It is fair to put on record the statement issued to me by the assistant secretary of the Merchant Navy and Airline Officers' Association, who wrote: This Association is aware of the serious anomaly in salary differentials which has arisen in respect of members employed as Assistant Lighthouse Superintendents—by the Northern Lighthouse Board. It appears that the situation has arisen at least partly because these members' employment conditions ceased in 1975 to be linked to National Maritime Board awards. However, the problem existed prior to 1975, but negotiations over some years have failed to get it rectified. Now he comes to the crux of the matter: We are also pursuing a claim in respect of all members employed by the Northern Lighthouse Board for parity with their counterparts in Trinity House and this matter is due to be considered by the Central Arbitration Committee on 3 April this year. We are continuing in our efforts to obtain a solution to this totally unsatisfactory situation and about which our members are quite understandably incensed. It is relevant also that the salary and pension prospects of the assistant superintendents which they had expected to enjoy have been unjustly and arbitrarily diminished because of their misfortune in being promoted from posts which they would have been happy to enjoy until the end of their service. As my constituents wrote on 3rd July last year, Our initial employment by the Northern Lighthouse Board which gave the prospect of ultimate promotion ashore certainly did not imply that we would be worse off salary-wise and at retirement than our contemporaries who were lucky or unlucky enough not to receive this promotion ashore. I put this to the Minister. If the Prime Minister had invited him to accept his job as Minister and said"I must ask you, so that you may secure this promotion, to receive £3,000 per year less than other Members of Parliament who are not Ministers receive ", I should have been extremely surprised if he would have accepted that offer. But what happened in this case was that when my constituents received their promotion they did not realise that it would have such an unfavourable outcome.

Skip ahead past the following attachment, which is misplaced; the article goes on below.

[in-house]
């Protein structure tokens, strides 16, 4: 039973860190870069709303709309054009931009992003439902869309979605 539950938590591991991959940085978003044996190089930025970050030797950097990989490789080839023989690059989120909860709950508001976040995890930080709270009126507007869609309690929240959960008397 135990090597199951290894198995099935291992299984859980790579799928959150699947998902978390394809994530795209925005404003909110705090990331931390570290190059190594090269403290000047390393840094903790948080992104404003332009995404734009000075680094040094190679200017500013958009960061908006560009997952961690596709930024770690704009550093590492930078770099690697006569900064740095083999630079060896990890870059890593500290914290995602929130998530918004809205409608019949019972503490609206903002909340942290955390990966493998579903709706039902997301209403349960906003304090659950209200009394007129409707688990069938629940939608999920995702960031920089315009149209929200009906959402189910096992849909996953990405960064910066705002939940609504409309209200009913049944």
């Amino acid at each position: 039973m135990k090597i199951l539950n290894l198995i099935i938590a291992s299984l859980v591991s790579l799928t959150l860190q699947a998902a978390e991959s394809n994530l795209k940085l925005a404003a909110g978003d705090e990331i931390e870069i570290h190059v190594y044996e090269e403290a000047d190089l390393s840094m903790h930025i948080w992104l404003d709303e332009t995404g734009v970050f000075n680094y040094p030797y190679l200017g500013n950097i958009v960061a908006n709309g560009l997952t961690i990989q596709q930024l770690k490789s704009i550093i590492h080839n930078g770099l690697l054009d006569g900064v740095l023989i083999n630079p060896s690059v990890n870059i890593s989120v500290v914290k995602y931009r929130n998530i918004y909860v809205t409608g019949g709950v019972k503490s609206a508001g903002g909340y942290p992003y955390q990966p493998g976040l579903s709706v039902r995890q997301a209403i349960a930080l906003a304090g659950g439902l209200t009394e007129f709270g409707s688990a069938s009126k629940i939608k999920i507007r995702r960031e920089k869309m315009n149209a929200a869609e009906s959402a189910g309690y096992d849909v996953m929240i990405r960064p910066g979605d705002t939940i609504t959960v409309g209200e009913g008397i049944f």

On 13th October 1978 my constituents wrote again: We reiterate again our original claim that because we were promoted ashore in the interests of the Lighthouse Board service, we have suffered greatly financially in comparison with our colleagues who are still in the lighthouse tenders. We claim a miscarriage of justice and call upon you to take the matter on to the Floor of the House of Commons. Even then, I hoped that it would not be necessary to have this debate in the middle of the night, and I wrote to the Secretary of State for Scotland, who replied on 6 December: Although the difficulty affects the employees of a Scottish-based organisation, it does appear to me to be more of a general pay question which will require to be considered when pay policy permits. I appreciate that the Minister may be able to do little about this matter tonight. In a parliamentary answer which he gave on 16 February, he said: Recent pay awards secured by officers of the Merchant Navy have distorted pay relativities within the Northern Lighthouse Board's management structure. Adjustment is a matter for negotiation between the unions concerned and the Northern Lighthouse Board, within the framework of pay policy."—[Official Report,16 February 1979; Vol. 962, c.665] I hope, however, that there is one thing that the Minister and I may be able to do, and that is to draw the attention of the Northern Lighthouse Board to the fact that promotion has been contrary to the interests of the three persons concerned and has led to a loss of salary of £3,000 a year, which is bad for the morale of the assistant superintendents concerned.